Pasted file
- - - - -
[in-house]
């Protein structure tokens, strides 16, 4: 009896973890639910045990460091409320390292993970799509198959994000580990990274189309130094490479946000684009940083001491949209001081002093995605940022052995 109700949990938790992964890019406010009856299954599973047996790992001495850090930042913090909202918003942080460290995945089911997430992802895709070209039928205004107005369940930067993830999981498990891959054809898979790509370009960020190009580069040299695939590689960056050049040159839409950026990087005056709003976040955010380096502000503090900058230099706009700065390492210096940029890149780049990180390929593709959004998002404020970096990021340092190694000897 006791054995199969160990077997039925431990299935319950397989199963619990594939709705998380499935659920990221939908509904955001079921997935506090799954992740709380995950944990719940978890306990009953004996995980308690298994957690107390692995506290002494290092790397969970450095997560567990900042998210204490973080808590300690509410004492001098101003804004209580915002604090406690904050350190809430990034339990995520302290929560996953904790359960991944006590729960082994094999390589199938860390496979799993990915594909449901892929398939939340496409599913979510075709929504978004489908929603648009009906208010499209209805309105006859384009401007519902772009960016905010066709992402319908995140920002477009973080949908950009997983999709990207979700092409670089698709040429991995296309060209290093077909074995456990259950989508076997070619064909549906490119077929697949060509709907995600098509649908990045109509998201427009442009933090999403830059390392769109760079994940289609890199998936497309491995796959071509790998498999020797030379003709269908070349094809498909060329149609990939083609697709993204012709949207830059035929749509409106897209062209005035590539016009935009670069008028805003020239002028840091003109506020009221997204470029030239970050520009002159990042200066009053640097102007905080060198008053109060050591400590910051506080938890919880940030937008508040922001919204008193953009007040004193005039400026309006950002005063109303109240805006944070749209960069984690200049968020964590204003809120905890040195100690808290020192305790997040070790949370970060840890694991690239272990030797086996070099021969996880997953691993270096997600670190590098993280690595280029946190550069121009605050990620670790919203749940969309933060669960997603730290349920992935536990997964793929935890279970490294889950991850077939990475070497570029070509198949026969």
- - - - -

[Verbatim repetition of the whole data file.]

[in-house]
């Protein structure tokens, strides 16, 4: 009896973890639910045990460091409320390292993970799509198959994000580990990274189309130094490479946000684009940083001491949209001081002093995605940022052995 109700949990938790992964890019406010009856299954599973047996790992001495850090930042913090909202918003942080460290995945089911997430992802895709070209039928205004107005369940930067993830999981498990891959054809898979790509370009960020190009580069040299695939590689960056050049040159839409950026990087005056709003976040955010380096502000503090900058230099706009700065390492210096940029890149780049990180390929593709959004998002404020970096990021340092190694000897 006791054995199969160990077997039925431990299935319950397989199963619990594939709705998380499935659920990221939908509904955001079921997935506090799954992740709380995950944990719940978890306990009953004996995980308690298994957690107390692995506290002494290092790397969970450095997560567990900042998210204490973080808590300690509410004492001098101003804004209580915002604090406690904050350190809430990034339990995520302290929560996953904790359960991944006590729960082994094999390589199938860390496979799993990915594909449901892929398939939340496409599913979510075709929504978004489908929603648009009906208010499209209805309105006859384009401007519902772009960016905010066709992402319908995140920002477009973080949908950009997983999709990207979700092409670089698709040429991995296309060209290093077909074995456990259950989508076997070619064909549906490119077929697949060509709907995600098509649908990045109509998201427009442009933090999403830059390392769109760079994940289609890199998936497309491995796959071509790998498999020797030379003709269908070349094809498909060329149609990939083609697709993204012709949207830059035929749509409106897209062209005035590539016009935009670069008028805003020239002028840091003109506020009221997204470029030239970050520009002159990042200066009053640097102007905080060198008053109060050591400590910051506080938890919880940030937008508040922001919204008193953009007040004193005039400026309006950002005063109303109240805006944070749209960069984690200049968020964590204003809120905890040195100690808290020192305790997040070790949370970060840890694991690239272990030797086996070099021969996880997953691993270096997600670190590098993280690595280029946190550069121009605050990620670790919203749940969309933060669960997603730290349920992935536990997964793929935890279970490294889950991850077939990475070497570029070509198949026969």